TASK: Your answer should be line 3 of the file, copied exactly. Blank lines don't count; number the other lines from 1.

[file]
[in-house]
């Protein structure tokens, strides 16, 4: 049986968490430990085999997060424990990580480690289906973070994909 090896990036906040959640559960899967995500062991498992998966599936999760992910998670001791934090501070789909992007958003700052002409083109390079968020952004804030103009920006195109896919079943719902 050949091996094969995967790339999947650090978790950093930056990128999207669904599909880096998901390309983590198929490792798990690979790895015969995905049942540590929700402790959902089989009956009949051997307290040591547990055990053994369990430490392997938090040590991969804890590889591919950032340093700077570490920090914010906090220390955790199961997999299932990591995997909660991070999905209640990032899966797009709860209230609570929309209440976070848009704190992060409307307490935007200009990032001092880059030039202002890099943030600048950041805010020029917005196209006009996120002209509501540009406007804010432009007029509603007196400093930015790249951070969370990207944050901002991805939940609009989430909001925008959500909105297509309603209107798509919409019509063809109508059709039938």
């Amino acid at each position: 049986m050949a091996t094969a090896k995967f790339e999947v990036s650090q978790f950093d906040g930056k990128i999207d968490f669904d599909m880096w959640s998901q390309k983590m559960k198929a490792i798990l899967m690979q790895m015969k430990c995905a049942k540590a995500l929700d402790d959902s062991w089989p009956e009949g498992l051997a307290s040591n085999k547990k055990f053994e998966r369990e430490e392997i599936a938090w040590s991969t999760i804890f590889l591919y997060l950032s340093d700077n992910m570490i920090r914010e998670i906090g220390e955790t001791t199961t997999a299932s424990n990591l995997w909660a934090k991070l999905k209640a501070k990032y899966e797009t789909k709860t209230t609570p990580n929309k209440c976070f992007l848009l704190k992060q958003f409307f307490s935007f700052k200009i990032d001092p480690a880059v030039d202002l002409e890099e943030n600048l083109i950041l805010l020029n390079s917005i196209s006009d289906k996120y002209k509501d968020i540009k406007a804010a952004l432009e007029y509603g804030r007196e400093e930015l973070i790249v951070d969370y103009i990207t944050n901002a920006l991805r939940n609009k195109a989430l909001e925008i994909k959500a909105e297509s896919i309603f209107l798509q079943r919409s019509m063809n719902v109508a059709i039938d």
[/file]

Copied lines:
């Amino acid at each position: 049986m050949a091996t094969a090896k995967f790339e999947v990036s650090q978790f950093d906040g930056k990128i999207d968490f669904d599909m880096w959640s998901q390309k983590m559960k198929a490792i798990l899967m690979q790895m015969k430990c995905a049942k540590a995500l929700d402790d959902s062991w089989p009956e009949g498992l051997a307290s040591n085999k547990k055990f053994e998966r369990e430490e392997i599936a938090w040590s991969t999760i804890f590889l591919y997060l950032s340093d700077n992910m570490i920090r914010e998670i906090g220390e955790t001791t199961t997999a299932s424990n990591l995997w909660a934090k991070l999905k209640a501070k990032y899966e797009t789909k709860t209230t609570p990580n929309k209440c976070f992007l848009l704190k992060q958003f409307f307490s935007f700052k200009i990032d001092p480690a880059v030039d202002l002409e890099e943030n600048l083109i950041l805010l020029n390079s917005i196209s006009d289906k996120y002209k509501d968020i540009k406007a804010a952004l432009e007029y509603g804030r007196e400093e930015l973070i790249v951070d969370y103009i990207t944050n901002a920006l991805r939940n609009k195109a989430l909001e925008i994909k959500a909105e297509s896919i309603f209107l798509q079943r919409s019509m063809n719902v109508a059709i039938d």